face mask chemistry

The Science Behind Face Masks

With the emergence of the COVID-19 pandemic, doctors and scientists have debated back and forth about the effectiveness of face masks.

After months of societal guinea-pigging, and even more importantly, dedicated research, the majority of scientists have concluded face masks work. The U.S. Centers for Disease Control and Prevention (CDC) recommends citizens wear face masks to prevent the spread of the novel coronavirus.

But, do cloth masks really work? Or should people choose medical masks when given the choice?  The truth is, some materials make for better masks than others. Let’s look at the research to find out what the science says.

Infectious Disease vs. The Homemade Mask

In 2013, Cambridge University in the UK conducted a study analyzing the effectiveness of homemade cloth masks.

Researchers looked at how several common materials performed in comparison to surgical masks. Materials analyzed included:

  • Cotton t-shirt
  • Scarf
  • Tea towel
  • Pillowcase
  • Antimicrobial pillowcase
  • Vacuum cleaner bag
  • Linen
  • Silk
  • Mix of cotton

Researchers analyzed the efficiency of filtration and the pressure drop, looking at the performance of a single and a double layer of the material.

Test subjects created their own masks based on the surgical mask design. They were then fit-tested to ensure they worked well. Finally, the masks were sprayed with a few organisms in a size comparable to the influenza virus.

Then, filtration efficiency tests were conducted to see how well the masks filtered out the organisms. Measurements of pressure drop across the fabric showed that a poor mask material could still provide proficient filtration.

One of the findings of the study was that attempting to breathe through some of the materials was so difficult that most of the air test subjects inhaled came in from the edges of the masks rather than through the material itself.

After the study, researchers concluded the 100% cotton t-shirt and the pillowcase were the most effective household materials for an improvised face mask. The found doubling the layers was counterproductive, making it difficult to breathe.

However, the study clearly revealed that when choosing between a surgical mask and a homemade mask, the surgical mask is a much better choice.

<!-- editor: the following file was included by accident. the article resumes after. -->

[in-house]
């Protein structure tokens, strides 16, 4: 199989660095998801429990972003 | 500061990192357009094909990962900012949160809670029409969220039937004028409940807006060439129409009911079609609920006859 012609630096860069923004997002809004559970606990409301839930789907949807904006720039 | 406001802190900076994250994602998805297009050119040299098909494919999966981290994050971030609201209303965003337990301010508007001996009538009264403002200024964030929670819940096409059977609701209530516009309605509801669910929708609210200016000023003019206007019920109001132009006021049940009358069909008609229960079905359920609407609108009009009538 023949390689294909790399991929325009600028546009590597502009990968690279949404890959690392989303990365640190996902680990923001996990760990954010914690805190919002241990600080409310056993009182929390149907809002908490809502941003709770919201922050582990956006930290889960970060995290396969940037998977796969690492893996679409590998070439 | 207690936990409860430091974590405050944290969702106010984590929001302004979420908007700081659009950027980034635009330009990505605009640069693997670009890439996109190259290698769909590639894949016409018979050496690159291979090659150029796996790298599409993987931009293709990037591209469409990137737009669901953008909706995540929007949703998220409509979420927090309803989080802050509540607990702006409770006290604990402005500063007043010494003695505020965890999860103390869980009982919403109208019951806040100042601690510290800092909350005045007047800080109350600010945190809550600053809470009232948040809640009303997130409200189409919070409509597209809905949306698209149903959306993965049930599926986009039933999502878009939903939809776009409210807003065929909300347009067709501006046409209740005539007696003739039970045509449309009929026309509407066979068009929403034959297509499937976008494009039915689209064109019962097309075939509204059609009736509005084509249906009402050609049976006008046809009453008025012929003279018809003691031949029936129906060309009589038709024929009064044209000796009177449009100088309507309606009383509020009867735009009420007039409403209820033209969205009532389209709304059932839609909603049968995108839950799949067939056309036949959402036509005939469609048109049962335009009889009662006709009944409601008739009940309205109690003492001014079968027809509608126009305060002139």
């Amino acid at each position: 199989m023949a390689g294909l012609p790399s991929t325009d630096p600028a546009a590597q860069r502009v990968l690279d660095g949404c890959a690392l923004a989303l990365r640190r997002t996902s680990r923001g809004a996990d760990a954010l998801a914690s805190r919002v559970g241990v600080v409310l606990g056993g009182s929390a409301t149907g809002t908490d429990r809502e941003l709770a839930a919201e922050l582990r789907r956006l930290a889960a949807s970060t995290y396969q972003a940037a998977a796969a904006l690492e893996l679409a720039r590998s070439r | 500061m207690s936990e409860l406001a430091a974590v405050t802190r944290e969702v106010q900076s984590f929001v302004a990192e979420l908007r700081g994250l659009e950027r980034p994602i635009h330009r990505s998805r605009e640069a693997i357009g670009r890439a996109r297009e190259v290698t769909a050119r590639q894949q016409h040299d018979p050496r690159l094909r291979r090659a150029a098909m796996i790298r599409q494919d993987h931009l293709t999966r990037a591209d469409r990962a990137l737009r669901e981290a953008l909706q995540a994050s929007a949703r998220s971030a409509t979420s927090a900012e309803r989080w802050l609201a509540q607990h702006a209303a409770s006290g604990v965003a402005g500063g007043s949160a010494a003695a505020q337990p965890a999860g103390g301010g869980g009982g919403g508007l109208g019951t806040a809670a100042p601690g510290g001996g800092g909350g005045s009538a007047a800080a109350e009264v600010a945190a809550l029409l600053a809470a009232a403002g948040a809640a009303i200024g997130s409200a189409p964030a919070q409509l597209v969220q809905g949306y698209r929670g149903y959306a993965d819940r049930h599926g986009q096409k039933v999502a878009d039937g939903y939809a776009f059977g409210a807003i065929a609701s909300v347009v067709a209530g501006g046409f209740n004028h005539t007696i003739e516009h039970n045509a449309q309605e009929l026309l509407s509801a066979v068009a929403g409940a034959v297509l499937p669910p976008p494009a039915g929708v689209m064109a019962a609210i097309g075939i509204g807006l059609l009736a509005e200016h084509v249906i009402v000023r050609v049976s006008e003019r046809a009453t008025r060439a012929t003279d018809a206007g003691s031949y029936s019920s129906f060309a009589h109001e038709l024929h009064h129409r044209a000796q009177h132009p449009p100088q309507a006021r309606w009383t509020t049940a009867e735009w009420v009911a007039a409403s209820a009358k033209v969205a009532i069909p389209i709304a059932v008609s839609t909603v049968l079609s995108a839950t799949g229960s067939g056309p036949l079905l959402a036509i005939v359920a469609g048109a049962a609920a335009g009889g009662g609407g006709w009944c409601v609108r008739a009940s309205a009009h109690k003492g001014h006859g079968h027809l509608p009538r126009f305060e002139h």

The N95 Tops Them All

While the study found that surgical masks are much more effective, there are various types of protective masks. Protective masks come in different grades, offering different levels of filtration.

When referring to a surgical mask, the most common is the N95 mask. This type of mask meets a filtering level of FFP2 (Free Flight Phase 2) or FFP3. This rating looks at how well a mask can handle hazardous material.  However, to guard against diseases such as influenza, a more accurate measuring grade is needed, such as the PFE (Submicron Particle Filtration Efficiency rating). N95 masks have a PFE of 99.9% for every 0.1 micron particles, which is a great rating. There is also another rating called BFE (Bacterial Filtration Efficiency) which looks at how well a mask filters aerosol particles of 3 microns in size.

A study on SARS (Severe Acute Respiratory Syndrome), another coronavirus, found N95 masks to be highly effective at preventing the spread of the virus.

Any Mask is Better than No Mask

Overall, research shows time and time again that masks work. When it comes to which mask to choose, the best choice is the N95.

However, a 2009 study found that even poorly fitting medical masks were found to interrupt viruses and airborne particles, even when someone sneezes.   But, when you don’t have access to either N95 masks or other medical masks, a makeshift mask made from a t-shirt or pillowcase can still help.

For more information on how Noah Chemicals products can compliment your project, reach out to one of our full-time chemists today.

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